• There is higher prevalence of common cardiovascular risk factors - Diabetes, hypertension, hyperlipidaemia and smoking. Early identification and effective control of these risk factors is important to improve outcomes.
  • Cardiovascular disease accounts for 40% of all deathsw2.
  • Look for potentially reversible causes when there is sudden decline in renal function.
  • Irreversible, but modifiable complications - anaemia, cardiovascular disease, metabolic bone disease and malnutrition, begin early in the course of renal failurew3.


Chronic renal failure disease is defined as either kidney damage or glomerular filtration rate (GFR) <60 ml/min for > 3 months2. This invariably is a progressive process that results in ESRD.

Serum creatinine is commonly used to estimate creatinine clearance but is a poor predictor of GFR, as it may be influenced in unpredictable ways by assay techniques, endogenous and exogenous substances, renal tubular handling of creatinine, and other factors (age, sex, body weight, muscle mass, diet, drugs etc)3. GFR is the "gold standard" for determining kidney function but its measurement remains cumbersome. Hence, for practical purposes, calculated creatinine clearance is used as a correlate of GFR and is commonly estimated (Table 1) using Cockcroft-Gault formulaw4 or recently described Modification of Diet in Renal Disease (MDRD) equationw5. (126 words)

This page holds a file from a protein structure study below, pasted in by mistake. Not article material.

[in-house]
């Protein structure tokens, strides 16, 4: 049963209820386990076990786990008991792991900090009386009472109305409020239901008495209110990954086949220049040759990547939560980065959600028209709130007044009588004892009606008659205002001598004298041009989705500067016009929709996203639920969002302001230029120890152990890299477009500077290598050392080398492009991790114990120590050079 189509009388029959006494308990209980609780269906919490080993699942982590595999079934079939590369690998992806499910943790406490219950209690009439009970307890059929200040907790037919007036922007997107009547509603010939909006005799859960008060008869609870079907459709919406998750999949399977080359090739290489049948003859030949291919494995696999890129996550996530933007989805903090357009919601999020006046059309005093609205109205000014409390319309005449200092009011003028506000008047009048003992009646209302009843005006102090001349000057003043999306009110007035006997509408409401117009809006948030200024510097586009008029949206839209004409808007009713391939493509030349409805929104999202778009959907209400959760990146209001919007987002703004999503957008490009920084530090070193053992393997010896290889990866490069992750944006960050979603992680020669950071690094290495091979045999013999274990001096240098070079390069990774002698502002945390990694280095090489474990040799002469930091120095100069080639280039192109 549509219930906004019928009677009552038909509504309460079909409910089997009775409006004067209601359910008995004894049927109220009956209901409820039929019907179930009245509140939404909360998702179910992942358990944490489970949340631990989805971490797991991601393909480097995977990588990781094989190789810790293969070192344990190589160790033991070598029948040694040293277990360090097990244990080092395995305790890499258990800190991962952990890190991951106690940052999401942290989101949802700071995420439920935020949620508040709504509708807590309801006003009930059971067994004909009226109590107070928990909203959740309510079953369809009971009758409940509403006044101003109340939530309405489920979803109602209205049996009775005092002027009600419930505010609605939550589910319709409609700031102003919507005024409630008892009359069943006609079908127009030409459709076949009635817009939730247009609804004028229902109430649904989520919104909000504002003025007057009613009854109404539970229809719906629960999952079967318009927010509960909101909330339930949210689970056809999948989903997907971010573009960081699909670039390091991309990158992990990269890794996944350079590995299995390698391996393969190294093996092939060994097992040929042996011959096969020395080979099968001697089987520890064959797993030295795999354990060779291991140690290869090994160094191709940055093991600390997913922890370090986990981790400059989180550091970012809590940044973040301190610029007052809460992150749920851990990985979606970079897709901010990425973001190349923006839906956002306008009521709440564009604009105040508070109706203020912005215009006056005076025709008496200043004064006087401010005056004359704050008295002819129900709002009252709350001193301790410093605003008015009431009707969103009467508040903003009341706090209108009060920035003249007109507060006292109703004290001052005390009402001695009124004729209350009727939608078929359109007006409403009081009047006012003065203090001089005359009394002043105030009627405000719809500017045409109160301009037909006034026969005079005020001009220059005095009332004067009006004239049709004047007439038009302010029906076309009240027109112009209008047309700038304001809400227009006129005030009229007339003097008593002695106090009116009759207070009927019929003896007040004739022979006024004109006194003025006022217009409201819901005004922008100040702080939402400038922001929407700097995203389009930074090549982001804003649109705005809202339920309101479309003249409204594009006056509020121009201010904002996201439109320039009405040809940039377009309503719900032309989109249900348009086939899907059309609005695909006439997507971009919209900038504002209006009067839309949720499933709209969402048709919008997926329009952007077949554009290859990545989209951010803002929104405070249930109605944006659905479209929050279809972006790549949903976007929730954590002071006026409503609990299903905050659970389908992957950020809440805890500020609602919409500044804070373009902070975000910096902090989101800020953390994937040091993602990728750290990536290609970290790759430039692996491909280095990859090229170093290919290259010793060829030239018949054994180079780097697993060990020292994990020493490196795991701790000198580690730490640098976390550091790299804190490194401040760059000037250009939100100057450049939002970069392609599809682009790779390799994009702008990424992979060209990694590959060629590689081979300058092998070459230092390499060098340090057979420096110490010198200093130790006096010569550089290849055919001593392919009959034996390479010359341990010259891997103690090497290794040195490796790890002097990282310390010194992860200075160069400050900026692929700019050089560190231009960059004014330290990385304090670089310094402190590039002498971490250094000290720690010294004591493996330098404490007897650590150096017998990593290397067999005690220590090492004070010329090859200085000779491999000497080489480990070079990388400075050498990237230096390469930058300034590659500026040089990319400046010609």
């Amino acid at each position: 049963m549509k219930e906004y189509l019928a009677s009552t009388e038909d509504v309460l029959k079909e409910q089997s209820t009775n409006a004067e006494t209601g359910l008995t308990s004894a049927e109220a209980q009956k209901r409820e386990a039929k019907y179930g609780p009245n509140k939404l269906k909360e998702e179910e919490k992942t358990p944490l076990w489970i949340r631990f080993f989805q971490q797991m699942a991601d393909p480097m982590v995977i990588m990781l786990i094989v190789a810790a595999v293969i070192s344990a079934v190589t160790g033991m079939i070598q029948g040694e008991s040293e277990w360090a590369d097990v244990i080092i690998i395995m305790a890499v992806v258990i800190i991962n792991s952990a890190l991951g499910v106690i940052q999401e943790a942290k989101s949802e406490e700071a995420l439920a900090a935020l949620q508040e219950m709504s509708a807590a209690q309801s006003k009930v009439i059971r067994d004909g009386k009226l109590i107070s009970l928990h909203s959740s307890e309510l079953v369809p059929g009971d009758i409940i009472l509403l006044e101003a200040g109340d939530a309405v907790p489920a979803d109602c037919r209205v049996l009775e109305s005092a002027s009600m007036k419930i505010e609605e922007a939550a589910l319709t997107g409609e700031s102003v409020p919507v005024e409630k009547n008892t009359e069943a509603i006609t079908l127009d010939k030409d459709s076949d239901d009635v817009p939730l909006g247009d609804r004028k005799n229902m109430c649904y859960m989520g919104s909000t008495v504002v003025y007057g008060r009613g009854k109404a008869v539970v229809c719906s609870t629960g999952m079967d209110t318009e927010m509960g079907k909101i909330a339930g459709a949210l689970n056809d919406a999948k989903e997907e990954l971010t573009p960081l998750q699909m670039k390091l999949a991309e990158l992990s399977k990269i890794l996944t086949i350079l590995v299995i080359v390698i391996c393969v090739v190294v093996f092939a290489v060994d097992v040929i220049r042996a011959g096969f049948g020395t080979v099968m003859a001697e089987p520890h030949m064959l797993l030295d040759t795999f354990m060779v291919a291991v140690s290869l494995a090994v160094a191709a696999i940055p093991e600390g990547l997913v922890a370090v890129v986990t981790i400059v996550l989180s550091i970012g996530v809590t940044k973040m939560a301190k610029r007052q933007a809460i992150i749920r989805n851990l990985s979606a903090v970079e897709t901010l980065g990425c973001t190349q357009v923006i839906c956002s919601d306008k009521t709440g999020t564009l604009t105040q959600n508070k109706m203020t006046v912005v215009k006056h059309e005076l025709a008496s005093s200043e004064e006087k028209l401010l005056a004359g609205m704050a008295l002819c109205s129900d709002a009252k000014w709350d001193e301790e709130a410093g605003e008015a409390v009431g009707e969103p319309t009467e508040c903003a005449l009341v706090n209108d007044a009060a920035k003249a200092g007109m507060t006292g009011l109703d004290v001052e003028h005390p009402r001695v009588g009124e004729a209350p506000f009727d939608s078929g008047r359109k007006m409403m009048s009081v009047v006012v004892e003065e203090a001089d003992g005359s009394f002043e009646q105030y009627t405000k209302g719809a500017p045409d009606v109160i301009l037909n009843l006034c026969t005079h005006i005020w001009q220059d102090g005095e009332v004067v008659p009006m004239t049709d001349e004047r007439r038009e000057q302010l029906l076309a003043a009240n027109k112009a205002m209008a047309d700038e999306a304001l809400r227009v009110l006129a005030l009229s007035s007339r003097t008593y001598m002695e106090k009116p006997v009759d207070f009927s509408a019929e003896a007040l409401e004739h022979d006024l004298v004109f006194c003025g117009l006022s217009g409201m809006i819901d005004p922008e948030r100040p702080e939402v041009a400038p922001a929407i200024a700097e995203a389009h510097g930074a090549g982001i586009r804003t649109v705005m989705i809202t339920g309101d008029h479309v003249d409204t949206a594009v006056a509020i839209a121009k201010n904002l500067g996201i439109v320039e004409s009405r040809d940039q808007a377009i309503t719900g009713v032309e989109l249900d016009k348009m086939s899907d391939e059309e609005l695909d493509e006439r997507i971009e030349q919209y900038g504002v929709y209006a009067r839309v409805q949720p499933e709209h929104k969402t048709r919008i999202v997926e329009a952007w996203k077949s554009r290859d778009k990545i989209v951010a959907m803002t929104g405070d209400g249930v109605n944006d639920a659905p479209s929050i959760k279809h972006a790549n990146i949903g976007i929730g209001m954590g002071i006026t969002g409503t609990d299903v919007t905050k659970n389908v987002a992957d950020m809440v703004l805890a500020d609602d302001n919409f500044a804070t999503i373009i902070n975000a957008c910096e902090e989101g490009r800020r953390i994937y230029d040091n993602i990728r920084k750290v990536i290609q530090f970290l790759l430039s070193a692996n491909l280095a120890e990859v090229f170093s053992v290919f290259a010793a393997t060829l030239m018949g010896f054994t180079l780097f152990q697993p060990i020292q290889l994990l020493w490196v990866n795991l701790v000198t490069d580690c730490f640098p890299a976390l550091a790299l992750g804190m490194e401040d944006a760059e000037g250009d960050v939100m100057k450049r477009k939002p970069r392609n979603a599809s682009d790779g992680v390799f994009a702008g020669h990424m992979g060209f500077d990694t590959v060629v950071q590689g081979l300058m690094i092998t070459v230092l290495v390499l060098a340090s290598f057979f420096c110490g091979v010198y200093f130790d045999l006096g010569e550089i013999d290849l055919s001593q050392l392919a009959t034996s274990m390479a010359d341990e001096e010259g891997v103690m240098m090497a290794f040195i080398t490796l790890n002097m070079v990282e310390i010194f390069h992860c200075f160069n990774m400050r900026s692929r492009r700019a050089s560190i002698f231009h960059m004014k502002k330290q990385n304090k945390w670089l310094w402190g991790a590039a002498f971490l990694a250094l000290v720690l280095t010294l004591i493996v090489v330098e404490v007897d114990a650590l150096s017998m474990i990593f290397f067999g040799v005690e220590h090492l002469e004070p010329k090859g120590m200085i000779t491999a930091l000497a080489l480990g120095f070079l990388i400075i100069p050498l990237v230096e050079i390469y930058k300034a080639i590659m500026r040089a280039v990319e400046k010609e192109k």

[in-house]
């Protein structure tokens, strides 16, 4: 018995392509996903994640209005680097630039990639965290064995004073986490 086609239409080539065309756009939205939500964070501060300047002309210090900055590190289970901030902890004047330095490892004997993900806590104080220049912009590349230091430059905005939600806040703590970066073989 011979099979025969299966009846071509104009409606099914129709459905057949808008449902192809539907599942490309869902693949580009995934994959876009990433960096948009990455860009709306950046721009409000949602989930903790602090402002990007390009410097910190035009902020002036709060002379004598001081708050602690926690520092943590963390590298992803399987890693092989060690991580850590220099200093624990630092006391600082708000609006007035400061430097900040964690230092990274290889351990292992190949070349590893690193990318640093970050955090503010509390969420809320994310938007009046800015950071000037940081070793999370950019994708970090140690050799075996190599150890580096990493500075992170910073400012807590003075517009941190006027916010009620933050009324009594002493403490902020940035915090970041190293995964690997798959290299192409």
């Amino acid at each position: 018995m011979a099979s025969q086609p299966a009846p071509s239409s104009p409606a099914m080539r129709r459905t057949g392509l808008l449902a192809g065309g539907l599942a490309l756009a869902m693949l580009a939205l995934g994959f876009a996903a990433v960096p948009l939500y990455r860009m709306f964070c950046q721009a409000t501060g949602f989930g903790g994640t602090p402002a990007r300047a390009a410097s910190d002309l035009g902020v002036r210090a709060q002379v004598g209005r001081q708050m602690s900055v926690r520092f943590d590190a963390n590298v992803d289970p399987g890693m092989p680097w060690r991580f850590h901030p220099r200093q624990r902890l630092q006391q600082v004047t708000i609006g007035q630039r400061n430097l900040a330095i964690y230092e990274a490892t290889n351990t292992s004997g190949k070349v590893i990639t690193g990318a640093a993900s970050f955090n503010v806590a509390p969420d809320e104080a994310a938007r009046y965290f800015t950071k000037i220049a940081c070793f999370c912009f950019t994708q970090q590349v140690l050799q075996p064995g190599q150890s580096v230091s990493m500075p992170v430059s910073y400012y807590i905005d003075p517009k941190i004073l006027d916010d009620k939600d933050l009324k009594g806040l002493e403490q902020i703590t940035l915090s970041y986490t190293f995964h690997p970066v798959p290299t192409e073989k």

Stages of chronic kidney disease:

Chronic kidney disease is divided into five stages (Table 2, Figure 1) based on renal function. Pathogenesis of progression is complex and is beyond the scope of this review. However, kidney disease often progresses by "common pathway" mechanisms, irrespective of the initiating insult4. In animal models, a reduction in nephron mass exposes the remaining nephrons to adaptive hemodynamic changes that sustain renal function initially but are detrimental in the long-term5.

Early detection:

Renal disease is often progressive once GFR falls by 25% of normal. Early detection is important to prevent further injury and progressive loss of renal function.